Page last updated at 21:28 GMT, Monday, 20 July 2009 22:28 UK

MoD accused of wasting millions

British soldiers in Afghanistan
The MoD's 36bn budget is under growing scrutiny

The Ministry of Defence has been accused of wasting millions of pounds by government auditors.

The National Audit Office said £155m of spending on radio systems used in Afghanistan could not be accounted for.

It also said its payroll system was inefficient and open to fraud, leading one senior Conservative MP to say the department must "get a grip".

Officials said that while central tracking of equipment was difficult it did not mean any items were missing.

With the debate over military equipment raging after the sharp increase in British deaths in Afghanistan, the BBC's political correspondent Jo Coburn said the criticism was damaging.

The National Audit Office, which scrutinises government expenditure, said the location of secure Bowman radios being used in Afghanistan could not be accounted for at the moment.

In its review of the MoD's accounts, published on Monday, it said it was vital for the MoD to have "accurate records" for all its assets due to current demands on the armed forces.

It noted that defence officials believed a significant proportion of the radio sets are currently being repaired.

The MoD needs to up its game and quickly
Edward Leigh, Public Accounts Committee

"This is an asset tracking issue and does not mean equipment is missing," an MoD spokesman said.

"Since December 2008, auditing has shown visibility of 90% of Bowman equipment but we continue to work to improve this."

The NAO said a quality system for managing the MoD's stocks and supplies around the world was vital for ensuring proper logistical support for troops in the frontline.

But it said there was evidence of discrepancies between physical and electronic records at the Defence Storage and Distribution Agency, which controls two-thirds of its inventory of supplies.

James Arbuthnot, chairman of the defence select committee, said the MoD needed to "get a grip" on its spending.

"There are real concerns, given the importance of what the armed forces are doing, and the sacrifices they are making on our behalf, that the Ministry of Defence is almost breaking apart."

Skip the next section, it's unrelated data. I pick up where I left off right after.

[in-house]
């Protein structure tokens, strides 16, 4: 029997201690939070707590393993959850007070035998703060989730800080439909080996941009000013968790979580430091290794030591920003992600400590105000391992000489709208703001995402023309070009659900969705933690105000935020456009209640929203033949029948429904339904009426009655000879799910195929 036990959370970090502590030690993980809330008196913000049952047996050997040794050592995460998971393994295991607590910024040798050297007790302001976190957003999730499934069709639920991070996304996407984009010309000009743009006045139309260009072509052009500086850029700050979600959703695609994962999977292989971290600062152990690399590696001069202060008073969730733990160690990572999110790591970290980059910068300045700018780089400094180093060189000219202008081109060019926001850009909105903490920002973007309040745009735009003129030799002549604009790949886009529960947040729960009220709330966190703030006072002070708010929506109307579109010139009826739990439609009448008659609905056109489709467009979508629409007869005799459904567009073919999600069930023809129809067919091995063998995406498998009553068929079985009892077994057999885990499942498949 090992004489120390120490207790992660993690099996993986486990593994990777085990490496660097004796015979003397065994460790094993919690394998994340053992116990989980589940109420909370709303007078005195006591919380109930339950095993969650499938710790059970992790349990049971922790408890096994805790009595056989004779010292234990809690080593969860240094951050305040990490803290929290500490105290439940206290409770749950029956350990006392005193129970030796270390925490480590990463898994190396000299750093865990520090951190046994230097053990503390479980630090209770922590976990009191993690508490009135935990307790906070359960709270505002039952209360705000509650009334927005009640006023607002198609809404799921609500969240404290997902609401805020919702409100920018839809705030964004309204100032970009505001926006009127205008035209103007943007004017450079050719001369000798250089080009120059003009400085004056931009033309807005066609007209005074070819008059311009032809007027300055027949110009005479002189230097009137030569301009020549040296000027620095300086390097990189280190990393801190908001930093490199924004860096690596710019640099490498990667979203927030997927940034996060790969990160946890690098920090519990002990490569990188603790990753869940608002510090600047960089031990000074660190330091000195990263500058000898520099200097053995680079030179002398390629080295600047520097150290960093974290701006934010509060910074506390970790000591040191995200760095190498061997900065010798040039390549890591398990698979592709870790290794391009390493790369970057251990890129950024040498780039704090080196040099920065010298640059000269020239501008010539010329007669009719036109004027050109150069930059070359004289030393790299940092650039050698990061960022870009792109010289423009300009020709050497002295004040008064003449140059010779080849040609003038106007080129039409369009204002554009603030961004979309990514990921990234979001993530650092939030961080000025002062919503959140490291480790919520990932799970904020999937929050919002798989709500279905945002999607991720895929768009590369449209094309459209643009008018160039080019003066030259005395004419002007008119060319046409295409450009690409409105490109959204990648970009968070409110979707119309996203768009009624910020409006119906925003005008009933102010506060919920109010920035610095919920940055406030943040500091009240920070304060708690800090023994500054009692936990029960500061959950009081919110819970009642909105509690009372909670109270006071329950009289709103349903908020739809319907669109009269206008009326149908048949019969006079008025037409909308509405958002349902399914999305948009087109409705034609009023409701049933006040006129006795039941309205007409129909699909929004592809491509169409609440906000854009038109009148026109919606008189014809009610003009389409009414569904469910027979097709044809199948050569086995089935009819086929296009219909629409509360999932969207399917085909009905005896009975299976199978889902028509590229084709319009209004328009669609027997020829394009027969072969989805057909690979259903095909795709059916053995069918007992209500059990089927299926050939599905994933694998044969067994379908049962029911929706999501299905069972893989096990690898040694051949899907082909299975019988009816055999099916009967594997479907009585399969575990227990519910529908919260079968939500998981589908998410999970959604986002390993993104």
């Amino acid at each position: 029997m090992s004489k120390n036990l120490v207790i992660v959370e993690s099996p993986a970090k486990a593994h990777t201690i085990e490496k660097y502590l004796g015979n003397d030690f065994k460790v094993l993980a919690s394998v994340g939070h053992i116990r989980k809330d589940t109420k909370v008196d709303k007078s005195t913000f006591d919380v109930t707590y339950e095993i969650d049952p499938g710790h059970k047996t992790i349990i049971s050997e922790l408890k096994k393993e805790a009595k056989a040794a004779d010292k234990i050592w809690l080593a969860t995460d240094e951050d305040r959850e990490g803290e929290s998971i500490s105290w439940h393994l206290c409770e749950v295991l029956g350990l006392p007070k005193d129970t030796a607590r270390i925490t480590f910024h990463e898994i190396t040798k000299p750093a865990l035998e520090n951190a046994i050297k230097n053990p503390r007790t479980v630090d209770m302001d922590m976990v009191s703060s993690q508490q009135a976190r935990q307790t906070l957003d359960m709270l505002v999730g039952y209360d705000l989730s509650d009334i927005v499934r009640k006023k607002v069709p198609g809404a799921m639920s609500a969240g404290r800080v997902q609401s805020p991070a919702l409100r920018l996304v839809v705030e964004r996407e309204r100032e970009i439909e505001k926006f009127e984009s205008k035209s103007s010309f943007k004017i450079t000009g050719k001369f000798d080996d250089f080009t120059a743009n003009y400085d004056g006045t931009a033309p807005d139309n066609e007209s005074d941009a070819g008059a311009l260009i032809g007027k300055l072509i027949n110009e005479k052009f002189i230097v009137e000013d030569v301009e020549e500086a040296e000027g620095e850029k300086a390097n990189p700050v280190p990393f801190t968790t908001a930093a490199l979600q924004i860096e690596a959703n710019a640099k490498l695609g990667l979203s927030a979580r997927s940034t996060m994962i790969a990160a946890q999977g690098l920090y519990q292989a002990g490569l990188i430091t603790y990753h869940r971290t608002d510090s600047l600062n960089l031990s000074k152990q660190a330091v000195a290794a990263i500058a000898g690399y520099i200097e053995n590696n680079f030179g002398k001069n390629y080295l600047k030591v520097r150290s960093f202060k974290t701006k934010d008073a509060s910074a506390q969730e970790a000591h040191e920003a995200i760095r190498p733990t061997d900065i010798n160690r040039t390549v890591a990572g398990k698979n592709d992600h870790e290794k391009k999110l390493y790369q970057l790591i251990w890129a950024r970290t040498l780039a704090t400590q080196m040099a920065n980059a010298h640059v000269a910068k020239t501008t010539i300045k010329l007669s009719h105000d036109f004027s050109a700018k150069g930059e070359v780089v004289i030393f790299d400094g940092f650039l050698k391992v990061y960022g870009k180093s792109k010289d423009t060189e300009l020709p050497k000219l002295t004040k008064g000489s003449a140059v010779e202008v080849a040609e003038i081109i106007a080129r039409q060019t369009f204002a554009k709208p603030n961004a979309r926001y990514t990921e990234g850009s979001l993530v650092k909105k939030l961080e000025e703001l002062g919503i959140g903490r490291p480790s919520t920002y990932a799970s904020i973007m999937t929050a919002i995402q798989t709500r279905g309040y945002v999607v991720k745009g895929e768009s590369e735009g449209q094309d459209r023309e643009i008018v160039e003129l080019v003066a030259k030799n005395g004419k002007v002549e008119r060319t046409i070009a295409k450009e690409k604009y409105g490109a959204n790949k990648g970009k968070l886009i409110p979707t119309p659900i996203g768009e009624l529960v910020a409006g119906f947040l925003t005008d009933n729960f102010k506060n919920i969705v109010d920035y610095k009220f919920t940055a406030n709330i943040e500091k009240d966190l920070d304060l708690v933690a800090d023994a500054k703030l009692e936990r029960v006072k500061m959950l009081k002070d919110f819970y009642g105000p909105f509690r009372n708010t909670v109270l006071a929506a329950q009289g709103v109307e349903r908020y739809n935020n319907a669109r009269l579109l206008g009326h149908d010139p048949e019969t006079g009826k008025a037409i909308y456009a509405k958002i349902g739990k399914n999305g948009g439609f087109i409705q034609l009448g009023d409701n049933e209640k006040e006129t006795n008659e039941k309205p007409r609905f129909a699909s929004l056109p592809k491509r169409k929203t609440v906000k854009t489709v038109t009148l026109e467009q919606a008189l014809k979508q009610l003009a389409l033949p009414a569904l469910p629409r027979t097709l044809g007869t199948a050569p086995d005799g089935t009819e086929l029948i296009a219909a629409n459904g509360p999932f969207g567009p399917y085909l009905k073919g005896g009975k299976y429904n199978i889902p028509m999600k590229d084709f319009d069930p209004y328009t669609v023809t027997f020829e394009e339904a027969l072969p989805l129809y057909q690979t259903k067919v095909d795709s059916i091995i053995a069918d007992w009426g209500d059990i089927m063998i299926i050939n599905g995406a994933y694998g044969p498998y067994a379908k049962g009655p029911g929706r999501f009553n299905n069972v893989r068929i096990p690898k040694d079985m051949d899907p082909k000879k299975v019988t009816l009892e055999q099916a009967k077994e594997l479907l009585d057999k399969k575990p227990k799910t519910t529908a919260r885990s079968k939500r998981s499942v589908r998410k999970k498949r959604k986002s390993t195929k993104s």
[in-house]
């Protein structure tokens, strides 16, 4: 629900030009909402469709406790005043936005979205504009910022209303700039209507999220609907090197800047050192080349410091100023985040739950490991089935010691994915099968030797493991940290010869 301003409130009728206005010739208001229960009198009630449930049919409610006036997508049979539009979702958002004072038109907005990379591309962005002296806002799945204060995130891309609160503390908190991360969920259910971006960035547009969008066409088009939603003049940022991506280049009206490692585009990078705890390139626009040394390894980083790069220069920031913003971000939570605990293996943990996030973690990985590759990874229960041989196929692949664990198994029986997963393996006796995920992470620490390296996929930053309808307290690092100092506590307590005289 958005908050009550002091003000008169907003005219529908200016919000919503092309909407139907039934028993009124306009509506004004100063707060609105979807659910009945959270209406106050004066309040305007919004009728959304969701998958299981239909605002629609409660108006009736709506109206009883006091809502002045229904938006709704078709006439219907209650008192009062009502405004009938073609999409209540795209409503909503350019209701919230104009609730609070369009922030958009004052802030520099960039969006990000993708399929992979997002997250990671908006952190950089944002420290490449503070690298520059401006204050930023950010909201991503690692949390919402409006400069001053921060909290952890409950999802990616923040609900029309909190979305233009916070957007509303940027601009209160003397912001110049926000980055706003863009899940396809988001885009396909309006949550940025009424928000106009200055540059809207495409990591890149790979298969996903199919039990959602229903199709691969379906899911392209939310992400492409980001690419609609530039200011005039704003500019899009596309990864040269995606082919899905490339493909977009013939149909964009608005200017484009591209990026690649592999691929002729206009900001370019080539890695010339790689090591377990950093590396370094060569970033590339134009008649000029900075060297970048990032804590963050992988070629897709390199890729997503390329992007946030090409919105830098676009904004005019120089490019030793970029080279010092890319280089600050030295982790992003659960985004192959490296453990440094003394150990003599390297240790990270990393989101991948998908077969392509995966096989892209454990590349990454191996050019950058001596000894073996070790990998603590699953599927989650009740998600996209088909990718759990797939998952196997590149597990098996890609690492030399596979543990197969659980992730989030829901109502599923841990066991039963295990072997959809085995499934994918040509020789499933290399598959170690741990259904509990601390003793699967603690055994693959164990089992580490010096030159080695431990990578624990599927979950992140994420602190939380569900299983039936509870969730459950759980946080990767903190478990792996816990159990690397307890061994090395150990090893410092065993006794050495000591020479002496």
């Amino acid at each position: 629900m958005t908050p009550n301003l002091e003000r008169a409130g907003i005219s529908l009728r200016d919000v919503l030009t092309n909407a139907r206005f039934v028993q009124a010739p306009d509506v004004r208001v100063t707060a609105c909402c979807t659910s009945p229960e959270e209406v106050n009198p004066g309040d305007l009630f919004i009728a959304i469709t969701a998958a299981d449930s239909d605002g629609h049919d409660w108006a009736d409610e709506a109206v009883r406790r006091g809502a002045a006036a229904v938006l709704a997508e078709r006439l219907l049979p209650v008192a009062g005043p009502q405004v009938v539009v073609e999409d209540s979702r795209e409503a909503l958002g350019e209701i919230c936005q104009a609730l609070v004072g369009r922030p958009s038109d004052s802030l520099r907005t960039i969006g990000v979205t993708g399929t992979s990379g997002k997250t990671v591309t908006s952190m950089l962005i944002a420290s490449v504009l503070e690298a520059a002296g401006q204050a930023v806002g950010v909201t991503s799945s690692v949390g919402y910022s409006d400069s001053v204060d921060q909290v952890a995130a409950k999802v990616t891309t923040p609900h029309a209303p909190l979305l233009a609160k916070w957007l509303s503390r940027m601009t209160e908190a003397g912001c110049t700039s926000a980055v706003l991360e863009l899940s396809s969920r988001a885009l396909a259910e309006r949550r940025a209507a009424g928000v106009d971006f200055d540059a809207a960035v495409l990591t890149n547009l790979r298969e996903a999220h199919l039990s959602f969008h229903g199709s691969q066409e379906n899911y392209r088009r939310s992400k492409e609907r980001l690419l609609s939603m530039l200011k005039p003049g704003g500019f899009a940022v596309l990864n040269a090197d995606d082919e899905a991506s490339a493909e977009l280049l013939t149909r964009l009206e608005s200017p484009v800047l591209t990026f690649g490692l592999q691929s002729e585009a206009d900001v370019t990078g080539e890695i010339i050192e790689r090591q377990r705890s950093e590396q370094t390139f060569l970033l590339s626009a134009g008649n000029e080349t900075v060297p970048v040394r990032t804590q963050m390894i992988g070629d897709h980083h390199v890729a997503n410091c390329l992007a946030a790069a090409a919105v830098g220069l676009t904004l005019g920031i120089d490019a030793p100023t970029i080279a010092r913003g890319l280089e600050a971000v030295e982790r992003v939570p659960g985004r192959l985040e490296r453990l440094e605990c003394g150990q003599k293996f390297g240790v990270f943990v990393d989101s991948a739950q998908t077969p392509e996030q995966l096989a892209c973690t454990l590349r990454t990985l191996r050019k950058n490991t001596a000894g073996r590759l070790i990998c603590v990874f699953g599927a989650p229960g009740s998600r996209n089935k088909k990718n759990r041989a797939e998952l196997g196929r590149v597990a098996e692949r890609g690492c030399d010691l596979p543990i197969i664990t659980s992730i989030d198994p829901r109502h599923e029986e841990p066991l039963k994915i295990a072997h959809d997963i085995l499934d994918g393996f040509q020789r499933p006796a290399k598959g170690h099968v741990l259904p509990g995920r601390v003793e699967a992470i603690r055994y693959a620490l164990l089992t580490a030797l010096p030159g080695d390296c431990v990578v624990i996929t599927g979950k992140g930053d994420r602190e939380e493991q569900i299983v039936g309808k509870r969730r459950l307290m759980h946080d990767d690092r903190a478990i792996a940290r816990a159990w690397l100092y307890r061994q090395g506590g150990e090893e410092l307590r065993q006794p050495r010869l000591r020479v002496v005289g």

Ministers say the armed forces are better equipped than ever before but senior commanders believe more troops and equipment are needed to ensure that progress in Nato's offensive against the Taliban in the south of the country is maintained.

'Not acceptable'

Tory MP Edward Leigh, the chairman of the Public Accounts Committee said the MoD must "up its game and quickly".

"In the current economic climate, it is simply not acceptable that its finances and inventory are in such a poor state," he said of the auditor's criticism.

The MoD also faces criticism that the system used to pay salary and allowances to 191,000 service personnel was "unfit for purpose".

The Joint Personnel Administration system was full of errors with nearly 15% of payments - worth an estimated £140m - either containing mistakes or unable to be substantiated.

At the same time, the NAO said there has been a growth in suspected fraud in expenses claims, which were subject to limited - and, in some cases, no - back-up checks.

"Although the MoD has made some improvements to its payroll and HR systems over the past year, I consider that there are important issues which have not been fully addressed," said Amyas Morse, the NAO's chief executive said.

"Further significant changes are required."

The MoD said errors in the payroll system were being addressed and its priority was to ensure that all serving personnel continued to be paid on time.

Separately, auditors have also questioned the accounts of two other government departments - the Treasury and the Department for Work and Pensions (DWP).

It found the Treasury overspent its authorized budget by £24bn, as a result of money poured into the asset protection scheme set up to support troubled banks during the financial crisis.

Due to the time pressures involved, the additional funding was not sanctioned by Parliament, the auditors found.

The Treasury said the auditor's move was "technical" and no concerns had been raised about the estimated cost of the banking measures given their importance to the economy.

In the case of the DWP, fraud and errors in benefit payments totalling an estimated £2.7bn led the auditors to give the accounts a health warning.



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